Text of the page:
Sen. Graham follows own path on shutdown deal to open government

James Rosen | Tribune Media

Sen. Lindsey Graham was the only Republican in South Carolina’s GOP-dominated congressional delegation who voted for the deal that reopened the federal government.

President Barack Obama signed the shutdown bill into law late Wednesday after the Senate passed it by an 81-18 vote and the House approved it by a 285-144 margin. Three-fifths of the Senate’s 46 Republicans voted for the legislation, while a similar share of the House’s 232 Republicans opposed it.

Graham, a second-term senator facing a contested re-election campaign, broke with Sen. Tim Scott, a North Charleston Republican in his first year as a senator.

“This agreement is far from great news, but it brings to an end, at least temporarily, a disaster,” Graham said. “It stops the bleeding and gives us a chance to regroup. On the positive side, the agreement preserves the spending caps and makes modest changes to protect taxpayers from what will be rampant fraud in Obamacare income-verification procedures.”

Scott, a former House representative named late last year by Gov. Nikki Haley to replace Republican Sen. Jim DeMint, said the deal hammered out by Senate Majority Leader Harry Reid, a Nevada Democrat, and Senate Republican Leader Mitch McConnell of Kentucky, did not cut spending enough.

“Ending the government shutdown is a good thing,” Scott said. “However, raising the debt ceiling with absolutely zero offsetting reductions in spending is the poster child for the lack of fiscal foresight that is commonplace in Washington.”

Graham acknowledged that Republicans “could have done much, much better,” but he said McConnell didn’t have strong negotiating leverage.

“Unfortunately, given where we now find ourselves, this agreement was the best Sen. McConnell could do,” Graham said. “By the time we got to this point, we were playing poker only holding a pair of twos.”

The deal funds the government at current levels through Jan. 15, and authorizes the Treasury Department to borrow money through Feb. 7, beyond the current debt ceiling of $16.7 trillion. The package also sets up a bipartisan committee of senators and representatives to try to create a longer-term budget and to replace forced wide-ranging spending cuts already in place under sequestration with more targeted reductions.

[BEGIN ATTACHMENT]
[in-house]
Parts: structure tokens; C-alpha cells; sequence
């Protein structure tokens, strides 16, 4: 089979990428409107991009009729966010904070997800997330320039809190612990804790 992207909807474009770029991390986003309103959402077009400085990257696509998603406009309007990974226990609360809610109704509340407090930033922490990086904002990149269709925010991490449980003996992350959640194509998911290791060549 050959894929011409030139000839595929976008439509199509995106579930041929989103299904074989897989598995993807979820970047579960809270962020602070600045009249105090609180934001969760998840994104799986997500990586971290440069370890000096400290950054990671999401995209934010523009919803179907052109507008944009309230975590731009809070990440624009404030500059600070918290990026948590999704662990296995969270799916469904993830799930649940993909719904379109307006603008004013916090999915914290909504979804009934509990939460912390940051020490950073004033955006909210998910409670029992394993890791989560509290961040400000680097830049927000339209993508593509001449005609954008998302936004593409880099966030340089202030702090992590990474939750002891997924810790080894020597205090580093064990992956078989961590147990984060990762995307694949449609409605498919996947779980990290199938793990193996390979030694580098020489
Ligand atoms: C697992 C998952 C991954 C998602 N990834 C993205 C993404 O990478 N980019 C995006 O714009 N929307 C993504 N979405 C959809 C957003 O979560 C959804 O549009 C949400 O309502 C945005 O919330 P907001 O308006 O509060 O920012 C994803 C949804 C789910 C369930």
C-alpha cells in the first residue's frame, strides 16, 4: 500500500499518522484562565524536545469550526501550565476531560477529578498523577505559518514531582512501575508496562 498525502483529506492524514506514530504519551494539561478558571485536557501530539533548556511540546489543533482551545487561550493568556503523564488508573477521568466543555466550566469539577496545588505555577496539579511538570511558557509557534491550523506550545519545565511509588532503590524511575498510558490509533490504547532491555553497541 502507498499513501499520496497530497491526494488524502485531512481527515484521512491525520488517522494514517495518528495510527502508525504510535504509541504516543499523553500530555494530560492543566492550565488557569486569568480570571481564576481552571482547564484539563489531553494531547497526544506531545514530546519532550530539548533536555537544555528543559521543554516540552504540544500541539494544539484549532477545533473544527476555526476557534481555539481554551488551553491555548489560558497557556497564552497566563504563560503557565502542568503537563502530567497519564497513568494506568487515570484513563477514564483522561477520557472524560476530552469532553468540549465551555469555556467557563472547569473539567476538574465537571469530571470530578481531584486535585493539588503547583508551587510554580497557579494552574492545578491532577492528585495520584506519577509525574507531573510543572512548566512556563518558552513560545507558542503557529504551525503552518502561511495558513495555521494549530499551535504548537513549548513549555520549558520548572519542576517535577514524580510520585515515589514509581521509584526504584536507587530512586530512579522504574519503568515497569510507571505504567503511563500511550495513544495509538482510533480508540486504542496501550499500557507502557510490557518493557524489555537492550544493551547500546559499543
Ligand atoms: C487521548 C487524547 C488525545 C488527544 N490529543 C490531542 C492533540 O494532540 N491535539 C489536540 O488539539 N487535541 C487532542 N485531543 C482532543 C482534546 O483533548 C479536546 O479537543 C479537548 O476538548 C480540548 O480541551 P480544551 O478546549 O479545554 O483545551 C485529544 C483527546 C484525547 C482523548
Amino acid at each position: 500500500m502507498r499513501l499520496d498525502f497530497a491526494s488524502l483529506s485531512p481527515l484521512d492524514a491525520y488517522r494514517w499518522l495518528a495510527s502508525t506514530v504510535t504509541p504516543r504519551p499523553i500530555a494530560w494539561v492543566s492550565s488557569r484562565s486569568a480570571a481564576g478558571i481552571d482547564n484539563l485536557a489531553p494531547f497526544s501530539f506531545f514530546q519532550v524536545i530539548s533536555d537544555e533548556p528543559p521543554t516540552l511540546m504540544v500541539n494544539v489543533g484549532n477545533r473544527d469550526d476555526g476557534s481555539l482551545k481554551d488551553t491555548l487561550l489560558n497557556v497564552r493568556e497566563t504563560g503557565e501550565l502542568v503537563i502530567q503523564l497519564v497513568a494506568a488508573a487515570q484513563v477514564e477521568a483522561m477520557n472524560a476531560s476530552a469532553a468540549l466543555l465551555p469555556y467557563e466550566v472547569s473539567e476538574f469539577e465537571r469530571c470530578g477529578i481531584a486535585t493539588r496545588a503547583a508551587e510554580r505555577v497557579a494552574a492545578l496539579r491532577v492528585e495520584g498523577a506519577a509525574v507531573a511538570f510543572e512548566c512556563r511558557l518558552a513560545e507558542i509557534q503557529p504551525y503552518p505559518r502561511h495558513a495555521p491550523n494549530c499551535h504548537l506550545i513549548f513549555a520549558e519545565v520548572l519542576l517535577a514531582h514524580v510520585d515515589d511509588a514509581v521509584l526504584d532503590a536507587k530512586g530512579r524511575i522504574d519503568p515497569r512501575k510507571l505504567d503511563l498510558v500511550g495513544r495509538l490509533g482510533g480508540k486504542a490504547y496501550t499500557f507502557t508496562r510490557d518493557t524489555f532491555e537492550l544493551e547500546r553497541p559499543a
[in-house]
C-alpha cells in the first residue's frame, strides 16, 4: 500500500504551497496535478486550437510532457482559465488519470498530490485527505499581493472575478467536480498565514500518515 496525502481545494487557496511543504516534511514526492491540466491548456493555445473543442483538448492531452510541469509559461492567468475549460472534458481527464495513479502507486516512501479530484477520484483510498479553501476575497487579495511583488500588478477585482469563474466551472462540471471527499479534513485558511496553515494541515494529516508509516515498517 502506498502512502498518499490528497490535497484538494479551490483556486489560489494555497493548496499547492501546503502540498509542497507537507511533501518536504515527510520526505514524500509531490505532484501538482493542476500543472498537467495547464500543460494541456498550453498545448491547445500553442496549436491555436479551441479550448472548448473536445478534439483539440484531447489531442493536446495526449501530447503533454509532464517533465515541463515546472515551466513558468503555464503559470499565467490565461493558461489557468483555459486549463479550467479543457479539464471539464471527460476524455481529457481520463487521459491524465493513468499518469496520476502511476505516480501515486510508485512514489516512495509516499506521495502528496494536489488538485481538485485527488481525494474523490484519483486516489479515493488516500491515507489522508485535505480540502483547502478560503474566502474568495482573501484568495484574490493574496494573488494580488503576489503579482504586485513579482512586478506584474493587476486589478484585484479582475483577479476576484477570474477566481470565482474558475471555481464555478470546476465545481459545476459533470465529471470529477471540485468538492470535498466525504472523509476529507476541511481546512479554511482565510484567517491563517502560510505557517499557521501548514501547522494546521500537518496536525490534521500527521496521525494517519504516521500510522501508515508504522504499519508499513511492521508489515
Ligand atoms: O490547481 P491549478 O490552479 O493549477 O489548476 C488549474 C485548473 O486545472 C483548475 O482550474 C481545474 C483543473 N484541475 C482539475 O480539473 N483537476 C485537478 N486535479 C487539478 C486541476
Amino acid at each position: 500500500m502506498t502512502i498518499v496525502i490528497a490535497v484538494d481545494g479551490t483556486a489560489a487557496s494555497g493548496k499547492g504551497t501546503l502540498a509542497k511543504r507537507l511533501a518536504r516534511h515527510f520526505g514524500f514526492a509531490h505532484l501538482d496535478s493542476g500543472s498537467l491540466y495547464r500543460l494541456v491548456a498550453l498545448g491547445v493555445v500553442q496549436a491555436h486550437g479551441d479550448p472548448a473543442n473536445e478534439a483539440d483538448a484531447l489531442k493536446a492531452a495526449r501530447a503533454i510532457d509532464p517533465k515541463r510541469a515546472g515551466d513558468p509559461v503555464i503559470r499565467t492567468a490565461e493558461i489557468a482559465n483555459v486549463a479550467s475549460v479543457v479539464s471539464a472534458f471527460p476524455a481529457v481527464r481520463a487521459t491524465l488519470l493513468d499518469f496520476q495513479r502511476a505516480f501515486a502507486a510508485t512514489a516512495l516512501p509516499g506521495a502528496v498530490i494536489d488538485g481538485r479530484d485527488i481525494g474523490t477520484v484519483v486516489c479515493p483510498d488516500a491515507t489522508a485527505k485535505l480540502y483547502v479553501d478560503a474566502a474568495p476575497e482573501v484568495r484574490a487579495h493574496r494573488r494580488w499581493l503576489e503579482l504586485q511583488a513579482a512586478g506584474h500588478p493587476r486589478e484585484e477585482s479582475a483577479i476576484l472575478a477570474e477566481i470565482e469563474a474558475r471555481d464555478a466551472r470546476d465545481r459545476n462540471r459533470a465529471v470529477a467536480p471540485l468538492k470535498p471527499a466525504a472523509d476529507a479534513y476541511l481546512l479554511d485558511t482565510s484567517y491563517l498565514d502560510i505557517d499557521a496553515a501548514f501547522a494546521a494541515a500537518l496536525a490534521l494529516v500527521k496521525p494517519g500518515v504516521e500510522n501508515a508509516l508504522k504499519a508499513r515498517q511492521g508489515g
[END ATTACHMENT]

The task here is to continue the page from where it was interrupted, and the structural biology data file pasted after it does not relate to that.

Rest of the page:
Rep. James Clyburn, a Columbia Democrat and the No. 3 leader of his party in the House, said the 16-day shutdown fiasco should not be repeated.

“Going forward, we must get beyond the repeated episodes of partisan brinksmanship that have been so costly to our country,” he said.

Rep. Joe Wilson, a Lexington Republican in his seventh term, said he had previously voted for several measures that would have funded parts of the government during the shutdown. Democrats opposed piecemeal funding of some programs, while others were shuttered. The measures passed the Republican-led House, but the Democratic-controlled Senate never took them up.

“I am disappointed that I could not support tonight’s legislation because it did not reflect my core beliefs of limited government and expanded freedom,” Wilson said late Wednesday.

Rep. Tom Rice, a Myrtle Beach Republican who represents South Carolina’s new 7th Congressional District, said he couldn’t vote for the package to end the shutdown because doing so would have violated a key campaign pledge last year.

“Instead of addressing our financial problems, Congress put forth a bill that merely postpones another fiscal calamity,” Rice said. “I could not support this bill because it allows the government to run up our nation’s credit card, ignore the ballooning cost of our entitlement programs and does not make America more competitive.”

Rep. Mick Mulvaney, a second-term Indian Land Republican, said the deal was “full of pork,” such as extra money to build a dam in Kentucky and more flood relief funds for Colorado.

Mulvaney said the legislation also didn’t lessen what he described as inequities in Obama’s landmark health care law, which he said provides extra subsidies to some large corporations and insurance companies, as well as to members of Congress and their aides.

“The agreement did nothing to address our nation’s addiction to spending,” Mulvaney said. “We have now raised the debt ceiling (by) over $1 trillion this year, without a penny of future savings. This deal allows lawmakers to postpone making the tough choices to get our fiscal house in order.”

Rep. Mark Sanford, a former South Carolina governor who replaced Scott in the House this year, said the legislation contradicted his 20-year fight against the expansion of government spending.

“It does nothing to address our national debt or our spending trajectory,” Sanford said. “It doesn’t make progress towards confronting the ballooning deficits that await us around the corner.”

Rep. Trey Gowdy, a second-term Spartanburg Republican, said the measure “falls short of what we could have done and what we should have done.”

Rep. Jeff Duncan, a Laurens Republican also in his second term, said the deal “did not do enough to address the real problems at hand.” He accused Obama of leadership failures by refusing to negotiate with Republicans for weeks and by cutting off funding to programs to score political points.

By James Rosen
McClatchy Washington Bureau